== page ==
Selcan Aydin

Selcan Aydin

Postdoctoral Associate

Munger Lab at The Jackson Laboratory


Hi! I am Selcan Aydin. I was born and raised in Istanbul, Turkey. Graduated from Sabanci University with a Biological Sciences and Bioengineering major and a Mathematical Sciences minor in 2009. Then, I moved to Heidelberg, Germany to get my master’s degree in Systems Biology and graduated in 2011. Concurrently I received the prestigious Fulbright Ph.D. Award and got accepted at Duke University Biology Ph.D. program. I worked with Drs. Nicolas Buchler and Paul Magwene at Duke, studying the impacts of genetic variation on cellular phenotypes in budding yeast, graduated in 2017. Currently, I work with Dr. Steve Munger as a postdoctoral associate at The Jackson Laboratory. My research interests include quantitative genetics, systems biology, and cell signaling. My current research plans focus on defining the role of genetic variation in cell fate decisions with an emphasis on embryonic stem cells and mouse development. In addition to science, I am passionate about teaching, mentoring, and science outreach. To reach out to novice learners, I got certified as a Software Carpentry and RStudio instructor. Outside of the lab, I enjoy time with our puppy Darwin and the outdoors by hiking, snowshoeing, and gardening!


  • Quantitative Genetics
  • Cellular Signaling
  • Systems Biology


  • PhD in Biology, 2017

    Duke University

  • MSc in Systems Biology, 2010

    Universitat Heidelberg

  • BSc in Biological Sciences and Bioengineering, 2009

    Sabanci University



Postdoctoral Associate

The Jackson Laboratory

Jan 2018 – Present Bar Harbor, Maine, USA
Studying the influence of genetic variation on cell fate decisions, focusing on pluripotency maintenance in mouse embryonic stem cells under the supervision of Dr. Steve Munger.

Research Associate

Duke University

Jun 2017 – Dec 2017 Durham, North Carolina, USA
Worked under the supervision of Dr. Paul Magwene and:

  • Developed an experimental high-throughput phenotyping pipeline for yeast strains and measured growth under various environmental and chemical stress conditions across a genetically diverse collection (n ~ 1000).
  • Segmented images using a novel image analysis software developed by Dr.Magwene and quantified growth phenotypes using custom scripts written in R and phyton.
  • Identified loci associated with variation in growth under various environmental and chemical stress conditions through genetic mapping.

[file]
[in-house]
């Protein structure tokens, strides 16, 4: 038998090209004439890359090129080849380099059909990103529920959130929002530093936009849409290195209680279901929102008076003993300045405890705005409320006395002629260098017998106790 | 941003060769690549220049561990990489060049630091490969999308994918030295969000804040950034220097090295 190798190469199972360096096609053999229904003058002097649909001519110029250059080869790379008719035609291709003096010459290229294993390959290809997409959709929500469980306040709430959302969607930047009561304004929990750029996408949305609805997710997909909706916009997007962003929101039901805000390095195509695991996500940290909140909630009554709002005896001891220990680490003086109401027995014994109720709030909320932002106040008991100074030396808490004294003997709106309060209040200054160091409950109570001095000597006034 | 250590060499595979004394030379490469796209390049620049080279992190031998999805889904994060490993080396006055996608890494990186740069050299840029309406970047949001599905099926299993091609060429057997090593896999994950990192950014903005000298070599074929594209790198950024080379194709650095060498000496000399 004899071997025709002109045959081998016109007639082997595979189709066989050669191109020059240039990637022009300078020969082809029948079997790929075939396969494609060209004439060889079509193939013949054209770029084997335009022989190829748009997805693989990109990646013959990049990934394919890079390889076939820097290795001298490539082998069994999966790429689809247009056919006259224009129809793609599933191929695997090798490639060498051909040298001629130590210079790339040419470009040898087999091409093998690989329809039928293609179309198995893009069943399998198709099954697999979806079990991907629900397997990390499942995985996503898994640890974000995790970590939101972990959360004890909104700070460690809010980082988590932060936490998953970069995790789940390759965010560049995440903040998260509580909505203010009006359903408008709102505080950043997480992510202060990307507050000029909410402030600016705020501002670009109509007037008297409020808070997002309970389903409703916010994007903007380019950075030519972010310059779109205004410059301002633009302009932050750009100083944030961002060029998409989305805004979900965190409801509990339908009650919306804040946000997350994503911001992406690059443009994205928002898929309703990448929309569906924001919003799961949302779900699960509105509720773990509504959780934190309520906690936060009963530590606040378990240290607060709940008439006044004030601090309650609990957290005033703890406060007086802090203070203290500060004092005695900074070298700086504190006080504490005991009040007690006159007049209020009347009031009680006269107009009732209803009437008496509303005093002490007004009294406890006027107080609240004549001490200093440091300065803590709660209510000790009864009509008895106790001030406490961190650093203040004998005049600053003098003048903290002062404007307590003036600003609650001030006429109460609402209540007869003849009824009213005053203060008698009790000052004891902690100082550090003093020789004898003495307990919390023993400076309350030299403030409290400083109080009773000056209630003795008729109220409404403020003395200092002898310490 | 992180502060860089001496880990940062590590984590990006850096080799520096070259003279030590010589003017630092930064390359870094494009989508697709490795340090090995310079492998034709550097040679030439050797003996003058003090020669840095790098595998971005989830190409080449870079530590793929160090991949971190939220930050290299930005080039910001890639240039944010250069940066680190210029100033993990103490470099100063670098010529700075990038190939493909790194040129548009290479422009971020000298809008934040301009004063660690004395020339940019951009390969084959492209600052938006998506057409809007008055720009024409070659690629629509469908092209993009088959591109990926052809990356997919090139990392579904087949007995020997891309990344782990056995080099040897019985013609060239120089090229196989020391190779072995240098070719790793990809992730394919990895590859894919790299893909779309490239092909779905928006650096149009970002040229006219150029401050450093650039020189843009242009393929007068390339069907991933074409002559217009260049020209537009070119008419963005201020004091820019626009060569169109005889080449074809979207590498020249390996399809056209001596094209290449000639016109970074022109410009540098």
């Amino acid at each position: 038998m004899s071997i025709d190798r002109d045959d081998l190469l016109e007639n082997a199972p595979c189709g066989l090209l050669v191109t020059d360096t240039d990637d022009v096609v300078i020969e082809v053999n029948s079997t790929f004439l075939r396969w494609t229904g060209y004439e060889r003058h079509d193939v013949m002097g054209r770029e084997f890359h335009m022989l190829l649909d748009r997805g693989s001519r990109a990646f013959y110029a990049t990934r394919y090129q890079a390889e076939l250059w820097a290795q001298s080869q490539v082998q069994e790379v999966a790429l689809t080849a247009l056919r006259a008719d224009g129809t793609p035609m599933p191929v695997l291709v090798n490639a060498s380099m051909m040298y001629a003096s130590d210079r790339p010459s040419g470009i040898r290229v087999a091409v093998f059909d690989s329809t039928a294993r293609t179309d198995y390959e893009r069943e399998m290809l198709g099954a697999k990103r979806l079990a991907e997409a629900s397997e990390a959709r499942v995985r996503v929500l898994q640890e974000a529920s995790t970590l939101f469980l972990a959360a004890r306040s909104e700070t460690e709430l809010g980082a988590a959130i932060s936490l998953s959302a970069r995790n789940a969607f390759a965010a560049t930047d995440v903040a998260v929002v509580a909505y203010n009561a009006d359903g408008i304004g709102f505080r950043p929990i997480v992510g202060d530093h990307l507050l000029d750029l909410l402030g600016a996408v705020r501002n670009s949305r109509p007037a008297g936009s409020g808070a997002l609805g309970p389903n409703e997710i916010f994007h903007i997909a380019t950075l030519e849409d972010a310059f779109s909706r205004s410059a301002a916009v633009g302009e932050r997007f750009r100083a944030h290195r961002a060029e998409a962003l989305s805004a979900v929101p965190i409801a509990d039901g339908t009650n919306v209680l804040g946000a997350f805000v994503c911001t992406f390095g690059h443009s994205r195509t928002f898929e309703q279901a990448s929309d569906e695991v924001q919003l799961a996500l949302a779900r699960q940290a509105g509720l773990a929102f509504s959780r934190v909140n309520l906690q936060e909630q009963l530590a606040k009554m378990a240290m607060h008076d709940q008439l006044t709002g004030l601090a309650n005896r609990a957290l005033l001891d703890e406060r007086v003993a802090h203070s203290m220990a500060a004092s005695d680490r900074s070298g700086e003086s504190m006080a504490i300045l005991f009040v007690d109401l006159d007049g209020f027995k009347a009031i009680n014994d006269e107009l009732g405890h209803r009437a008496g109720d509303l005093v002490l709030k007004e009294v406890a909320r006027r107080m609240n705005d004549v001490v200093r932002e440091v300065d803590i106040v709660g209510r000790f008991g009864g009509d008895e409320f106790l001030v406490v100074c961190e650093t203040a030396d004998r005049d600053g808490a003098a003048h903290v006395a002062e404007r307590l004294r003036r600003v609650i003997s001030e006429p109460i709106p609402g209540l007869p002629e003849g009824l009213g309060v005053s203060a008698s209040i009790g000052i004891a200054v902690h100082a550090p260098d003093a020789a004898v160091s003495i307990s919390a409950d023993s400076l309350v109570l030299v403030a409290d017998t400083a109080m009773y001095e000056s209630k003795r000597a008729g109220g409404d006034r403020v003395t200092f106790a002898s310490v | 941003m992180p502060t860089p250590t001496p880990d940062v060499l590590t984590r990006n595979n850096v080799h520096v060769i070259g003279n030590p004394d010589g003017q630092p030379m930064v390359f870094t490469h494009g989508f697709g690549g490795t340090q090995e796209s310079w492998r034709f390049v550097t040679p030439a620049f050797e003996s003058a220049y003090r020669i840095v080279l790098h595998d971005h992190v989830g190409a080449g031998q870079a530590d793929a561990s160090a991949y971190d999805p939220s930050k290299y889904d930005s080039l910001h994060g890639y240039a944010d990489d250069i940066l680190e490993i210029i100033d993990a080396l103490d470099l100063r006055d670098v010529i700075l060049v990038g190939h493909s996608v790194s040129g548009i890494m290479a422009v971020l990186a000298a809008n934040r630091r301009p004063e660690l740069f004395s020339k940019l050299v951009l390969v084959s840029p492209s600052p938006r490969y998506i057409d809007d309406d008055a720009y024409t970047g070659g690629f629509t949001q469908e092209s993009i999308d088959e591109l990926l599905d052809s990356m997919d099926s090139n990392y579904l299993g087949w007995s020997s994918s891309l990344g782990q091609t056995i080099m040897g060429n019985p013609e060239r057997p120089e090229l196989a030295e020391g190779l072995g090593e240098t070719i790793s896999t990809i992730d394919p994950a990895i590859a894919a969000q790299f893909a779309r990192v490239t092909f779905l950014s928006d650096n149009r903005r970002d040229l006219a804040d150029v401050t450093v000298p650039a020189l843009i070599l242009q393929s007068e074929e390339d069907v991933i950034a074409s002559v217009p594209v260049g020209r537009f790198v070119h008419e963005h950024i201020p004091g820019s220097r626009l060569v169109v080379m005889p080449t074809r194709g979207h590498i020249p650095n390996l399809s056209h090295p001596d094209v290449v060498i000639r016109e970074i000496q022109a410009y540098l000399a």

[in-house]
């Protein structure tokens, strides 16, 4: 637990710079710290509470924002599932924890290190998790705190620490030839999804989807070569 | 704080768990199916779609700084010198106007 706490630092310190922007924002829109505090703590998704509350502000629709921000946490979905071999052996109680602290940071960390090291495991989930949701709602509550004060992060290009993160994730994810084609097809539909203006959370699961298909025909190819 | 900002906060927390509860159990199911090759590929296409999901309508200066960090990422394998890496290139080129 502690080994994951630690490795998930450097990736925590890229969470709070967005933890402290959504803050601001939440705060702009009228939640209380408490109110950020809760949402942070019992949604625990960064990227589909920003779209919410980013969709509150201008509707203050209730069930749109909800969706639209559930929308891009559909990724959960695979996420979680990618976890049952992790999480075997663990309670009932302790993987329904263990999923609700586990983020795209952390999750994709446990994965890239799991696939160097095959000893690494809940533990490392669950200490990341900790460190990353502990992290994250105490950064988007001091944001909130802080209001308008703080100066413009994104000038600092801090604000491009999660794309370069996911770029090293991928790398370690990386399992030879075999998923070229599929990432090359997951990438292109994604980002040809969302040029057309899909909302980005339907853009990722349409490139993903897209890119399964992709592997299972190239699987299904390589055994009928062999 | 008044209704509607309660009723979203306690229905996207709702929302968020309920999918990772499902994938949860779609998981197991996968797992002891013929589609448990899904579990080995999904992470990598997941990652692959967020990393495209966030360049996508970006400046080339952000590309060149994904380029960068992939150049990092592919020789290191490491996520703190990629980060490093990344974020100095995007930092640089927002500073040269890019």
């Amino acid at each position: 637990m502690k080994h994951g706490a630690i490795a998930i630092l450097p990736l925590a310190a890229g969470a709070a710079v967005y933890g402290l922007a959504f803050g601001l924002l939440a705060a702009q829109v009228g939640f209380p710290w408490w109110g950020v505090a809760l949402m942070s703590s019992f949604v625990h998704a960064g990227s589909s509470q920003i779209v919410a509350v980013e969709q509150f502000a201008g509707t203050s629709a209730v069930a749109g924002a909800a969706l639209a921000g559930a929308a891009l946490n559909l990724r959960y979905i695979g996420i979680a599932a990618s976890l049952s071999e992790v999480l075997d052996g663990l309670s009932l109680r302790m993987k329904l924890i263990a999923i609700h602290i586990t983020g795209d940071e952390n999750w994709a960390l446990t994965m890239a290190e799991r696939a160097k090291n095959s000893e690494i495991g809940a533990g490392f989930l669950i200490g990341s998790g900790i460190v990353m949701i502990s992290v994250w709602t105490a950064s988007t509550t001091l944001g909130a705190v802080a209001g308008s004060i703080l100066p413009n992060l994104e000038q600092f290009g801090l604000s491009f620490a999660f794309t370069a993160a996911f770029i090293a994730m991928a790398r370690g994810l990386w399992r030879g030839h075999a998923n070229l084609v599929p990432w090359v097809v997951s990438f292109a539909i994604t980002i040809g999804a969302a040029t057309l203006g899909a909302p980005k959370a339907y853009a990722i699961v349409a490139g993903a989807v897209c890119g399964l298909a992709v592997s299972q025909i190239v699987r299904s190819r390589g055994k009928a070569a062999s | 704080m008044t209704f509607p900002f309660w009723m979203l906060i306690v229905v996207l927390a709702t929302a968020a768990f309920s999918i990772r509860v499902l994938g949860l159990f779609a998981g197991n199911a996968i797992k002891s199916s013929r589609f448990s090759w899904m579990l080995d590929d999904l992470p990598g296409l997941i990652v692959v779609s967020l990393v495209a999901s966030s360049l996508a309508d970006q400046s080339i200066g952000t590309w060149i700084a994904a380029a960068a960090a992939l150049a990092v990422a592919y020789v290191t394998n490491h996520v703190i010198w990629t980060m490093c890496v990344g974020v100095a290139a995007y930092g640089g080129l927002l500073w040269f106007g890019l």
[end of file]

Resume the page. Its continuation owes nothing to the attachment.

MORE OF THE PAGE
PhD Candidate

Duke University

Aug 2010 – May 2017 Durham, North Carolina, USA
Investigated the effects of genetic variation on signaling dynamics using osmo-adaptation in budding yeast as a model phenotype under the supervision of Dr. Nicolas E. Buchler and Dr. Paul M. Magwene in the Department of Biology, Duke University.

  • Yeast molecular biology and genetics
  • Time-lapse microscopy and image analysis
  • Quantitative genetics
  • Data analysis using R, Phyton and MATLAB
  • Flow cytometry

Master student

University of Heidelberg

Oct 2009 – Aug 2011 Heidelberg, Germany
Modeled the Tumor necrosis factor (TNF) α induced Nuclear Factor Kappa-light-chain‐enhancer of activated B cells (NFκB) signaling using quantitative experimental data from primary murine hepatocytes. Mathematical modeling and parameter estimation under the supervision of Prof. Dr. Ursula Kummer in in Bioquant Research Institute at University of Heidelberg.

  • Mathematical modeling
  • Parameter estimation
  • Parameter sensitivity analysis
  • Cellular signaling in hepatocytes


Dissecting the effects of genetic variation on stress response

In nature, yeast grow in different niches ranging from trees to people and experience variability in osmolarity. Thus, one might expect to see large variation in the dynamics of osmo-adaptation (phenotype) across different strains (genotype) from diverse environments.

Genetic variation influences cell fate decisions

My current and future research plans focus on defining the role of genetic variation in cell fate decisions with an emphasis on embryonic stem cells and mouse development. We have been working:

Single cell analysis reveals different mechanisms of gene regulation

Through a collaboration with Proft Pascual-Ahuir lab, I studied the mechanisms of dose-dependent gene regulation in response to environmental stimuli. I measured nutrient stress response in single yeast cells using phase and luminescence microscopy and microfluidics.